by Jennifer Anthony

I proved that I would never be a rocket scientist when I was thirteen years old. My English class had just finished reading Orwell’s barely futuristic masterpiece and the test question was meant to be a giveaway, really. What year does this book take place? it read. I scribbled in the current year: 1983.

It was a dark day for my teacher.

Since then I have done innumerable stupid things. One of my most recent and stunningly foolish maneuvers was locking the keys in the car on a beach in Sardinia. Yet since the days of the Orwellian disaster, I have learned that the sublime can result from the ridiculous-as this would be the event that would reveal true Italian charm to me.

It was August and hot-even hotter than it had been in Rome, but there, on the northeastern coast of Sardinia, with a breeze rolling off the Mediterranean and the sea that electric turquoise that I feared I’d only see on the glossy cover of Condé Naste, we embraced the heat, let it roll over us in hazy waves, lifted our faces to it like dogs hanging their snouts out a car window.

We was me and Stefano, the Roman I’d met on a solo trip to Italy five months earlier. I’d come back to spend two weeks with him in his hometown and in brash, bold Sicily’s quiet, mysterious cousin, Sardinia. Northern Sardinia, with its rugged, rocky inland, home to sheepherders. And its sea! So dazzling and surreal that I would cut my eyes away, blinking, only able to digest the vista in pieces.

One afternoon, we drove out to Badesi Beach, energized by our morning ritual of a cappuccino and cornetto. It was our fifth day in Sardinia, our fifth beach; we were experts by then, moved as easily together as a couple of twenty years. The food bag his mother had packed and sent along-here. The towel, big enough for two-right over there. We parked our sandals side by side and pushed them, toe first, into the sand. Look, the Italian tourists are doing calisthenics in the shallow end of the ocean! Ah, la dolce vita.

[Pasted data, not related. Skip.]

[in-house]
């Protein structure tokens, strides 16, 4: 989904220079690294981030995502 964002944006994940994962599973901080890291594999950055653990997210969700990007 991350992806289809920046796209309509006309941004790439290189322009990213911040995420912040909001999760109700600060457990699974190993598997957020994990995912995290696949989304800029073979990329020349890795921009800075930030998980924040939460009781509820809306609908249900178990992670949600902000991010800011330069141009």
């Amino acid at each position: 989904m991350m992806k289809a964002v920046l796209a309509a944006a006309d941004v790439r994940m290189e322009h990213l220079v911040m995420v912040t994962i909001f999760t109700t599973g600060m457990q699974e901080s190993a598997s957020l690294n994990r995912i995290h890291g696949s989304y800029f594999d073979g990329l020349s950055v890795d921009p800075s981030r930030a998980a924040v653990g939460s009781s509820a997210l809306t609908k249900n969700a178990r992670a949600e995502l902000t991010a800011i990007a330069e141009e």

Before I eased myself down onto the sand, I decided to do a quick pat of the backpack, feel for that telltale, crooked lump of keys. Pat, pat. Nothing. Huh. Do you have the keys? I asked Stefano, waiting for a teasing response. No, do you? he’d ask, hiding them in his pocket. That old who’s-got-the-keys game.

But perhaps that was an American game? Because Stefano wasn’t smiling. Just that morning, I’d gushed about him in my journal.

He’s a unicorn of a man, I’d written. Spontaneously serenades me. Calls me bella day and night, even when my hair sticks straight up like a fright wig after a day at the beach. Introduces me as My Love to strangers and friends alike.

And yet, despite the heat and the brilliant blue of the sky and sea, a thundercloud seemed to have formed directly above his head. A frown was deepening into his mouth.

Neither of us had the keys.

But we could not-would not-believe it. We lunged for the backpack, turned it inside out, thrust our hands into the pockets, the crevices, the corners. Nothing. Yanked the towel up, snapped it, hard. Reached into the pockets of our shorts, pushed our fingers into the toes of our sandals. Kicked at the sand.

And repeat.


We looked up at each other. He wasn’t calling me My Love. I couldn’t blame him; at that point I remembered he’d given me the keys to hold.

We gathered most of our belongings and trooped back to the car. Peered through the windows-maybe we’d left it unlocked? But Stefano was from Rome, and having seen a number of people get robbed, he was a stickler for fortifying his car, our bags, ourselves. The car was secure as ever, and the keys were in the trunk.

It was Sunday, and hot, and we were keyless in rugged Sardinia.

On a remote Italian island, Sunday salvation won’t come in the form of a four-wheeled tow truck; there is no AAA. One’s only hope is to allow his or her face to melt into a Venetian mask of despair, and start begging.

Round One.

Panic set in. We marched over to the bar at the far end of the parking lot, which was inhabited by four men. The whites of their eyes shone through the bar’s cave-like darkness. They froze when Stefano explained what had happened. Hands flew into the air; everyone had suggestions. The bartender disappeared into the backroom and reemerged with a giant roll of wire. He snapped off a long piece, twisted one end into a circle as he gave us instructions in rapid-fire Italian. Stefano and I headed back to the car. We wedged the door ajar with a chunk of wood, slipped the wire in.